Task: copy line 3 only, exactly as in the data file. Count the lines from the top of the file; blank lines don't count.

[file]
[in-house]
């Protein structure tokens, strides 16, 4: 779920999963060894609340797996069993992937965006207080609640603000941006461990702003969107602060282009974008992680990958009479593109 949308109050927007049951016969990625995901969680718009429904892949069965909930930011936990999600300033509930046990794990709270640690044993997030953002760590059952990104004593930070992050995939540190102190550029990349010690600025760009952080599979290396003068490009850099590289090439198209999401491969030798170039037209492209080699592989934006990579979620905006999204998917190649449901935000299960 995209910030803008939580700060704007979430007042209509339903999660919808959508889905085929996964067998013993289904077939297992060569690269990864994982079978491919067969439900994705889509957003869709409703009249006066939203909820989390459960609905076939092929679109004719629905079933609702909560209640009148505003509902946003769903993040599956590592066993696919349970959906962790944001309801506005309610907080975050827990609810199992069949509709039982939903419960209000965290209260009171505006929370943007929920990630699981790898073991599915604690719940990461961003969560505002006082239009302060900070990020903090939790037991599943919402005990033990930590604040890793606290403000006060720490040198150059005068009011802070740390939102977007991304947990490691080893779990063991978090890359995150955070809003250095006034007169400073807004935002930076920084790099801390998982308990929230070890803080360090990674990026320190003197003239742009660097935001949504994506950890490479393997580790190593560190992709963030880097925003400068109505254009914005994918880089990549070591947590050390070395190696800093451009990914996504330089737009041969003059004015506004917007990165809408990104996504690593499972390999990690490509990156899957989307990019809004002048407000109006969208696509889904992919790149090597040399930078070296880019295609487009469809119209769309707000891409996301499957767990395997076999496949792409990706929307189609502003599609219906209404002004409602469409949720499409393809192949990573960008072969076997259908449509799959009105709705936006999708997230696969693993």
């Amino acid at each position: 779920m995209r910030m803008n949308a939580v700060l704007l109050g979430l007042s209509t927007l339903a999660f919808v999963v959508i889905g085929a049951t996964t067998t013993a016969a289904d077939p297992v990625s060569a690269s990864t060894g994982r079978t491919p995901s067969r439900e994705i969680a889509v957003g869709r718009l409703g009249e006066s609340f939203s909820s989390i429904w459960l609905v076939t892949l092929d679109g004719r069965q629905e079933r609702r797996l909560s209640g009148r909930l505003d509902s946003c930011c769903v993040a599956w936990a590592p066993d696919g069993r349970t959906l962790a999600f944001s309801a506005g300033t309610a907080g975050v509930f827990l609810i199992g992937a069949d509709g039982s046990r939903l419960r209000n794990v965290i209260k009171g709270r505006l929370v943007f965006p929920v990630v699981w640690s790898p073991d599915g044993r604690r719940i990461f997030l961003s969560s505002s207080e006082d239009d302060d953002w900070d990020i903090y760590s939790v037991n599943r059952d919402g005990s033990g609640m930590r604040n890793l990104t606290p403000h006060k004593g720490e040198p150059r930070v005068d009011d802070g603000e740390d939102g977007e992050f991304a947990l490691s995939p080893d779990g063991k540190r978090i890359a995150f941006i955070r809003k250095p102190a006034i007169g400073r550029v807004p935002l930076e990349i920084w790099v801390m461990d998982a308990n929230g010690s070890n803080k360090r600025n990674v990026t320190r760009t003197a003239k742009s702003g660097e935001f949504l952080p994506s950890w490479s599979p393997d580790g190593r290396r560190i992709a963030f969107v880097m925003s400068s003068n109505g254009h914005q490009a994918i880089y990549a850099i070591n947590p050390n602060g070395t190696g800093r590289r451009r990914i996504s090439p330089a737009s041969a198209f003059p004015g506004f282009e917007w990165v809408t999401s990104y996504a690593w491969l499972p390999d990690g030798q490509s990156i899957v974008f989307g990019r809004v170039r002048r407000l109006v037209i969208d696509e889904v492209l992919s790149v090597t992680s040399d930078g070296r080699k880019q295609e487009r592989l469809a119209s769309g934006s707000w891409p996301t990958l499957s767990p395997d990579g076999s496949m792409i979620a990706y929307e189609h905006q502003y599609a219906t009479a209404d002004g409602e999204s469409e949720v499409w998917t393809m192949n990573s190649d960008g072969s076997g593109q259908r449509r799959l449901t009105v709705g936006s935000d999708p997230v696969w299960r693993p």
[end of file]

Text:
């Amino acid at each position: 779920m995209r910030m803008n949308a939580v700060l704007l109050g979430l007042s209509t927007l339903a999660f919808v999963v959508i889905g085929a049951t996964t067998t013993a016969a289904d077939p297992v990625s060569a690269s990864t060894g994982r079978t491919p995901s067969r439900e994705i969680a889509v957003g869709r718009l409703g009249e006066s609340f939203s909820s989390i429904w459960l609905v076939t892949l092929d679109g004719r069965q629905e079933r609702r797996l909560s209640g009148r909930l505003d509902s946003c930011c769903v993040a599956w936990a590592p066993d696919g069993r349970t959906l962790a999600f944001s309801a506005g300033t309610a907080g975050v509930f827990l609810i199992g992937a069949d509709g039982s046990r939903l419960r209000n794990v965290i209260k009171g709270r505006l929370v943007f965006p929920v990630v699981w640690s790898p073991d599915g044993r604690r719940i990461f997030l961003s969560s505002s207080e006082d239009d302060d953002w900070d990020i903090y760590s939790v037991n599943r059952d919402g005990s033990g609640m930590r604040n890793l990104t606290p403000h006060k004593g720490e040198p150059r930070v005068d009011d802070g603000e740390d939102g977007e992050f991304a947990l490691s995939p080893d779990g063991k540190r978090i890359a995150f941006i955070r809003k250095p102190a006034i007169g400073r550029v807004p935002l930076e990349i920084w790099v801390m461990d998982a308990n929230g010690s070890n803080k360090r600025n990674v990026t320190r760009t003197a003239k742009s702003g660097e935001f949504l952080p994506s950890w490479s599979p393997d580790g190593r290396r560190i992709a963030f969107v880097m925003s400068s003068n109505g254009h914005q490009a994918i880089y990549a850099i070591n947590p050390n602060g070395t190696g800093r590289r451009r990914i996504s090439p330089a737009s041969a198209f003059p004015g506004f282009e917007w990165v809408t999401s990104y996504a690593w491969l499972p390999d990690g030798q490509s990156i899957v974008f989307g990019r809004v170039r002048r407000l109006v037209i969208d696509e889904v492209l992919s790149v090597t992680s040399d930078g070296r080699k880019q295609e487009r592989l469809a119209s769309g934006s707000w891409p996301t990958l499957s767990p395997d990579g076999s496949m792409i979620a990706y929307e189609h905006q502003y599609a219906t009479a209404d002004g409602e999204s469409e949720v499409w998917t393809m192949n990573s190649d960008g072969s076997g593109q259908r449509r799959l449901t009105v709705g936006s935000d999708p997230v696969w299960r693993p």